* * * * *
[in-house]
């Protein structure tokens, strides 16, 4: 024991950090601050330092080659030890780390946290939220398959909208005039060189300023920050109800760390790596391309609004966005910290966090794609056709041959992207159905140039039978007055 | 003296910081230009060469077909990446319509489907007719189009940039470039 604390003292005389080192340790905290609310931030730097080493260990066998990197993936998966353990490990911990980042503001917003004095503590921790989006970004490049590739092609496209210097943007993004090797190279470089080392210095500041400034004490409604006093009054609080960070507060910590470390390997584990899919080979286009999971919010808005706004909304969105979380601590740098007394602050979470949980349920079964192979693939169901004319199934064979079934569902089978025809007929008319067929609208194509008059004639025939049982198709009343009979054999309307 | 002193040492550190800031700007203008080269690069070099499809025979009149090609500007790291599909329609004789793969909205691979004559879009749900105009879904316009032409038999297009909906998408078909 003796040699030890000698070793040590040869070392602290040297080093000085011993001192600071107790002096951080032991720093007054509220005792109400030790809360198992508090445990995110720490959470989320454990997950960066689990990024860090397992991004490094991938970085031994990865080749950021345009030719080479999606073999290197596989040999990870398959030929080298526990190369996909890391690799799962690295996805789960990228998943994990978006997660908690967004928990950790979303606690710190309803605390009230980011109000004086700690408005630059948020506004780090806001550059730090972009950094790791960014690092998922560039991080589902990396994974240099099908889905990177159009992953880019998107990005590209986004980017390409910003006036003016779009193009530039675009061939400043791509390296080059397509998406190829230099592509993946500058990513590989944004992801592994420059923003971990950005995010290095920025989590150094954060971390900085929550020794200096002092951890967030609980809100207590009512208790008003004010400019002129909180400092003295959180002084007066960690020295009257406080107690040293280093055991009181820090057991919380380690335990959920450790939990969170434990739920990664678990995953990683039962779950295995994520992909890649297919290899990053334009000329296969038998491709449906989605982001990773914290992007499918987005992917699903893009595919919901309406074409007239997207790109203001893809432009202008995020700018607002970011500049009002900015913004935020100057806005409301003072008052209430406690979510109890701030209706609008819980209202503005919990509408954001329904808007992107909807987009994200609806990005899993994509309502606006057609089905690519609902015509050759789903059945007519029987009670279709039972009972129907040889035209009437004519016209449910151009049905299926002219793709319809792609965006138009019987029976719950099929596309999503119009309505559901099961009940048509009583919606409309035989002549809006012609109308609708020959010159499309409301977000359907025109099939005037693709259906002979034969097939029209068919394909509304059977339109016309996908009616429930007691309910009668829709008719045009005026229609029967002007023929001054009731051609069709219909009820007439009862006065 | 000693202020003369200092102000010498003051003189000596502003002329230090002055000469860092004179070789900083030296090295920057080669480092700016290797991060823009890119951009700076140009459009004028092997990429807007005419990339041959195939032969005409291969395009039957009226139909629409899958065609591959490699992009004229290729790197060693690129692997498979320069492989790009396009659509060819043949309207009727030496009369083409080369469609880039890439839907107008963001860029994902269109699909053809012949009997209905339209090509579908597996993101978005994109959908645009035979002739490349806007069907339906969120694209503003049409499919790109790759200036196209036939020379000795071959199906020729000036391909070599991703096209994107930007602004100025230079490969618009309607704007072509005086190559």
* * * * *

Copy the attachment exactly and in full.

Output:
[in-house]
């Protein structure tokens, strides 16, 4: 024991950090601050330092080659030890780390946290939220398959909208005039060189300023920050109800760390790596391309609004966005910290966090794609056709041959992207159905140039039978007055 | 003296910081230009060469077909990446319509489907007719189009940039470039 604390003292005389080192340790905290609310931030730097080493260990066998990197993936998966353990490990911990980042503001917003004095503590921790989006970004490049590739092609496209210097943007993004090797190279470089080392210095500041400034004490409604006093009054609080960070507060910590470390390997584990899919080979286009999971919010808005706004909304969105979380601590740098007394602050979470949980349920079964192979693939169901004319199934064979079934569902089978025809007929008319067929609208194509008059004639025939049982198709009343009979054999309307 | 002193040492550190800031700007203008080269690069070099499809025979009149090609500007790291599909329609004789793969909205691979004559879009749900105009879904316009032409038999297009909906998408078909 003796040699030890000698070793040590040869070392602290040297080093000085011993001192600071107790002096951080032991720093007054509220005792109400030790809360198992508090445990995110720490959470989320454990997950960066689990990024860090397992991004490094991938970085031994990865080749950021345009030719080479999606073999290197596989040999990870398959030929080298526990190369996909890391690799799962690295996805789960990228998943994990978006997660908690967004928990950790979303606690710190309803605390009230980011109000004086700690408005630059948020506004780090806001550059730090972009950094790791960014690092998922560039991080589902990396994974240099099908889905990177159009992953880019998107990005590209986004980017390409910003006036003016779009193009530039675009061939400043791509390296080059397509998406190829230099592509993946500058990513590989944004992801592994420059923003971990950005995010290095920025989590150094954060971390900085929550020794200096002092951890967030609980809100207590009512208790008003004010400019002129909180400092003295959180002084007066960690020295009257406080107690040293280093055991009181820090057991919380380690335990959920450790939990969170434990739920990664678990995953990683039962779950295995994520992909890649297919290899990053334009000329296969038998491709449906989605982001990773914290992007499918987005992917699903893009595919919901309406074409007239997207790109203001893809432009202008995020700018607002970011500049009002900015913004935020100057806005409301003072008052209430406690979510109890701030209706609008819980209202503005919990509408954001329904808007992107909807987009994200609806990005899993994509309502606006057609089905690519609902015509050759789903059945007519029987009670279709039972009972129907040889035209009437004519016209449910151009049905299926002219793709319809792609965006138009019987029976719950099929596309999503119009309505559901099961009940048509009583919606409309035989002549809006012609109308609708020959010159499309409301977000359907025109099939005037693709259906002979034969097939029209068919394909509304059977339109016309996908009616429930007691309910009668829709008719045009005026229609029967002007023929001054009731051609069709219909009820007439009862006065 | 000693202020003369200092102000010498003051003189000596502003002329230090002055000469860092004179070789900083030296090295920057080669480092700016290797991060823009890119951009700076140009459009004028092997990429807007005419990339041959195939032969005409291969395009039957009226139909629409899958065609591959490699992009004229290729790197060693690129692997498979320069492989790009396009659509060819043949309207009727030496009369083409080369469609880039890439839907107008963001860029994902269109699909053809012949009997209905339209090509579908597996993101978005994109959908645009035979002739490349806007069907339906969120694209503003049409499919790109790759200036196209036939020379000795071959199906020729000036391909070599991703096209994107930007602004100025230079490969618009309607704007072509005086190559």